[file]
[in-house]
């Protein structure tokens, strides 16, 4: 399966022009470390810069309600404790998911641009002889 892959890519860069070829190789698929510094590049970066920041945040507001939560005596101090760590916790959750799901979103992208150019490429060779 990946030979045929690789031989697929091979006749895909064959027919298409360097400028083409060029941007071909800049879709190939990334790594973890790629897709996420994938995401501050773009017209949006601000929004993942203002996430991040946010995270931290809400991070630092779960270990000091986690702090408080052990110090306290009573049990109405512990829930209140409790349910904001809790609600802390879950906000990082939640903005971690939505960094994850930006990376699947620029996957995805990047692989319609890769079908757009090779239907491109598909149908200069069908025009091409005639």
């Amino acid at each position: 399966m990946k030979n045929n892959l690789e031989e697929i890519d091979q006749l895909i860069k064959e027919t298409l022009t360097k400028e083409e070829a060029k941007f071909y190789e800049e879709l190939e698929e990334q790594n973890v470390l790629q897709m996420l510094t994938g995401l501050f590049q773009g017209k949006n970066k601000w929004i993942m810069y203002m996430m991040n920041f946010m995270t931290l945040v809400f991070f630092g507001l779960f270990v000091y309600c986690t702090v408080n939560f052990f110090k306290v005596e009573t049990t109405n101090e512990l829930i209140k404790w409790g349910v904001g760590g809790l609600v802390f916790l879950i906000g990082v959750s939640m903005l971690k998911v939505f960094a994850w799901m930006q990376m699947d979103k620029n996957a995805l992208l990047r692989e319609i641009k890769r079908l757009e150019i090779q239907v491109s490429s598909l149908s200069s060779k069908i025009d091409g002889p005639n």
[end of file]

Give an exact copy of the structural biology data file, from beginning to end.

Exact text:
[in-house]
């Protein structure tokens, strides 16, 4: 399966022009470390810069309600404790998911641009002889 892959890519860069070829190789698929510094590049970066920041945040507001939560005596101090760590916790959750799901979103992208150019490429060779 990946030979045929690789031989697929091979006749895909064959027919298409360097400028083409060029941007071909800049879709190939990334790594973890790629897709996420994938995401501050773009017209949006601000929004993942203002996430991040946010995270931290809400991070630092779960270990000091986690702090408080052990110090306290009573049990109405512990829930209140409790349910904001809790609600802390879950906000990082939640903005971690939505960094994850930006990376699947620029996957995805990047692989319609890769079908757009090779239907491109598909149908200069069908025009091409005639």
């Amino acid at each position: 399966m990946k030979n045929n892959l690789e031989e697929i890519d091979q006749l895909i860069k064959e027919t298409l022009t360097k400028e083409e070829a060029k941007f071909y190789e800049e879709l190939e698929e990334q790594n973890v470390l790629q897709m996420l510094t994938g995401l501050f590049q773009g017209k949006n970066k601000w929004i993942m810069y203002m996430m991040n920041f946010m995270t931290l945040v809400f991070f630092g507001l779960f270990v000091y309600c986690t702090v408080n939560f052990f110090k306290v005596e009573t049990t109405n101090e512990l829930i209140k404790w409790g349910v904001g760590g809790l609600v802390f916790l879950i906000g990082v959750s939640m903005l971690k998911v939505f960094a994850w799901m930006q990376m699947d979103k620029n996957a995805l992208l990047r692989e319609i641009k890769r079908l757009e150019i090779q239907v491109s490429s598909l149908s200069s060779k069908i025009d091409g002889p005639n």